The recent disappearance of Malaysian Airlines
flight MH370 makes me think – Can we really lose a plane
with the technology we have today? To answer this question, let’s study how airplane
is normally tracked! The ATC – Air Traffic Control monitors the
Airspace using two radars – Primary and Secondary The primary radar can detect and report position
of anything that reflects it’s transmitted radio signals including aircraft,
birds, weather, land features, etc. Its targets don’t have to co-operate, they
only have to be within its coverage and be able to reflect radio waves.
This radar only indicates the position of targets but it does not identify them. Today the primary radar is just used as a
backup or complementary system to the secondary radar.
This new radar relies on targets equipped with a transponder.
The transponder is a radio receiver and transmitter which receives on one frequency (1030 MHz)
and transmits on another (1090 MHz). Along with the position of target, the secondary
radar can request the altitude as well as the
identity of the aircraft using the (IFF) identification friend or foe system. Also by monitoring successive transmissions,
the speed and direction of the aircraft can be determined.
But once an aircraft is more than 240km (150 miles) out to sea, radar coverage fades away.
The only way ATC keeps in touch with the aircraft is high frequency radio.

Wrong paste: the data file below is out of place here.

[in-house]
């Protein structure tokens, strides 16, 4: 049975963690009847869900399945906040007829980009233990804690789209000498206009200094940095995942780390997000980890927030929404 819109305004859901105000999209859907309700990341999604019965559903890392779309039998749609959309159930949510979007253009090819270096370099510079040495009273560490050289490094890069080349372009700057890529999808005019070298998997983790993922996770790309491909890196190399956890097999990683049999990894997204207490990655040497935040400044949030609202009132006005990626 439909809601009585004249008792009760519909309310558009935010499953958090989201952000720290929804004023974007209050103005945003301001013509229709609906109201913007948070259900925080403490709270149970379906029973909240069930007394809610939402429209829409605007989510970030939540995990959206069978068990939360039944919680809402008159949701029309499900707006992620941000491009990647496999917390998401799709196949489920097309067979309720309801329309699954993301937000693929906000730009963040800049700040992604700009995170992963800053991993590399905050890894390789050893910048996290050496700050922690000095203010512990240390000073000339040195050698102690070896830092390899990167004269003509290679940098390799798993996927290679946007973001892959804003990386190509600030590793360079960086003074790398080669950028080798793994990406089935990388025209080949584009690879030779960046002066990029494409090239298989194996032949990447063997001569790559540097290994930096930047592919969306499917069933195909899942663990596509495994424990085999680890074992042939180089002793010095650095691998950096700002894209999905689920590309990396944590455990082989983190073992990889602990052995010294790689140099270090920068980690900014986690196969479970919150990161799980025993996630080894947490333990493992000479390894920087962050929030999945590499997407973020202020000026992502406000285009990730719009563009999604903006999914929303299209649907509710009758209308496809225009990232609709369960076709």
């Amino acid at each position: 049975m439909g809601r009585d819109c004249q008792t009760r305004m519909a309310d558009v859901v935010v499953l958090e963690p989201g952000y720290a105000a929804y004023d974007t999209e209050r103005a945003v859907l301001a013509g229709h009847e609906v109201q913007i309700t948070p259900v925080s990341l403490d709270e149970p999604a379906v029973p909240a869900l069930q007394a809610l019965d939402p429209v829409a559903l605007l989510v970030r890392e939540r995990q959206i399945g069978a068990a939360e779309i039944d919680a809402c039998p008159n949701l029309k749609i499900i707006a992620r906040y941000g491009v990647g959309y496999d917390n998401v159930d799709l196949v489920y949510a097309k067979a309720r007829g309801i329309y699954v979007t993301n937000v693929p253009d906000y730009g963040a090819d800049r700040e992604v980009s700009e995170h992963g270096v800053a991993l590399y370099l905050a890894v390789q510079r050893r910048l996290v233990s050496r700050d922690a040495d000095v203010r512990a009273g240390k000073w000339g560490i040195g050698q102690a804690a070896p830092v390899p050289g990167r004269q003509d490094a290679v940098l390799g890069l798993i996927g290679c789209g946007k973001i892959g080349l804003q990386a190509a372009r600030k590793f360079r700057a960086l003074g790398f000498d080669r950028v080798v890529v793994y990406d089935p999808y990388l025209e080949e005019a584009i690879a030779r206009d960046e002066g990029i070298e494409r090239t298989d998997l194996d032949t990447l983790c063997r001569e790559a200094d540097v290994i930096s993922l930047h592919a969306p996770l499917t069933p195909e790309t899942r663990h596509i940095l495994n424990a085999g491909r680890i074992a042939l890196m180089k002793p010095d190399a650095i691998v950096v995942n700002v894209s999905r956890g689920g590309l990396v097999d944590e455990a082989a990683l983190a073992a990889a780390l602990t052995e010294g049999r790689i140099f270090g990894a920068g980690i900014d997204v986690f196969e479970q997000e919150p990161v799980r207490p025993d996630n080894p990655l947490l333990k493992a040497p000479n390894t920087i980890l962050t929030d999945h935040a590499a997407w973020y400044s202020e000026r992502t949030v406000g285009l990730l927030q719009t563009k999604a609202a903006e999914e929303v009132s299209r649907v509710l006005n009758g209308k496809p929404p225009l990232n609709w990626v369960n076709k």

So the answer is – Yes. We can lose a plane with the technology we have today. Wait, what about GPS? The aircraft uses GPS to show pilots their
position on the map but this data is usually not shared with ATC. Anything else? Well, there’s this new technology called as
ADS-B, which means Automatic Dependent Surveillance Broadcast.
ADS-B will help the aircraft to determine its position using GPS and relay data to the
ground and other planes. Unfortunately, as of now only 65% of all passenger
aircraft are equipped with ADS-B. The last option to track a plane in case of
a plane crash is the Blackbox or Flight recorder. Each recorder has a device fitted to it known
as an Underwater Locator Beacon (ULB). The device is activated as soon as the recorder
comes into contact with water and it can transmit from a depth as deep as 14,000 feet.
And the maximum detection range for 10 kHz transponder is 17-22 km in good conditions. Also, to help investigators find them; a Black
Box is not actually black at all, but bright orange.